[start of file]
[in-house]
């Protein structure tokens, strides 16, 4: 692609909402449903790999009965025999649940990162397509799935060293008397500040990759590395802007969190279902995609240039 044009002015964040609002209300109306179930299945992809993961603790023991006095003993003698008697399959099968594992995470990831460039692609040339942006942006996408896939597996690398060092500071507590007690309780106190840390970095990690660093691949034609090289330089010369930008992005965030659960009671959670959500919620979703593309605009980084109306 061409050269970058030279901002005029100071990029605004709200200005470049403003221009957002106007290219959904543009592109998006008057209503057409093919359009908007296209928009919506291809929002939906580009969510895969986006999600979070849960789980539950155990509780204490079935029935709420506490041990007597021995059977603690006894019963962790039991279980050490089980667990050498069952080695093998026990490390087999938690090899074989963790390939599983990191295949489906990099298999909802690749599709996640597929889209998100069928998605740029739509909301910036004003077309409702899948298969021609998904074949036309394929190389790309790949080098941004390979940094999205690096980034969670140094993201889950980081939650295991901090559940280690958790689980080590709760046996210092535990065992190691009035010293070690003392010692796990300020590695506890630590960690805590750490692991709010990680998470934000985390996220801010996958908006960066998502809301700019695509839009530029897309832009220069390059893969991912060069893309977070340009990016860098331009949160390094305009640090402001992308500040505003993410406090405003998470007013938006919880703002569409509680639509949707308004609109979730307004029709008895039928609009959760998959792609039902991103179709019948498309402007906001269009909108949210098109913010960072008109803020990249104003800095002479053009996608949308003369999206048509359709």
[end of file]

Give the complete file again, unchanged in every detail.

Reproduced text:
[in-house]
């Protein structure tokens, strides 16, 4: 692609909402449903790999009965025999649940990162397509799935060293008397500040990759590395802007969190279902995609240039 044009002015964040609002209300109306179930299945992809993961603790023991006095003993003698008697399959099968594992995470990831460039692609040339942006942006996408896939597996690398060092500071507590007690309780106190840390970095990690660093691949034609090289330089010369930008992005965030659960009671959670959500919620979703593309605009980084109306 061409050269970058030279901002005029100071990029605004709200200005470049403003221009957002106007290219959904543009592109998006008057209503057409093919359009908007296209928009919506291809929002939906580009969510895969986006999600979070849960789980539950155990509780204490079935029935709420506490041990007597021995059977603690006894019963962790039991279980050490089980667990050498069952080695093998026990490390087999938690090899074989963790390939599983990191295949489906990099298999909802690749599709996640597929889209998100069928998605740029739509909301910036004003077309409702899948298969021609998904074949036309394929190389790309790949080098941004390979940094999205690096980034969670140094993201889950980081939650295991901090559940280690958790689980080590709760046996210092535990065992190691009035010293070690003392010692796990300020590695506890630590960690805590750490692991709010990680998470934000985390996220801010996958908006960066998502809301700019695509839009530029897309832009220069390059893969991912060069893309977070340009990016860098331009949160390094305009640090402001992308500040505003993410406090405003998470007013938006919880703002569409509680639509949707308004609109979730307004029709008895039928609009959760998959792609039902991103179709019948498309402007906001269009909108949210098109913010960072008109803020990249104003800095002479053009996608949308003369999206048509359709």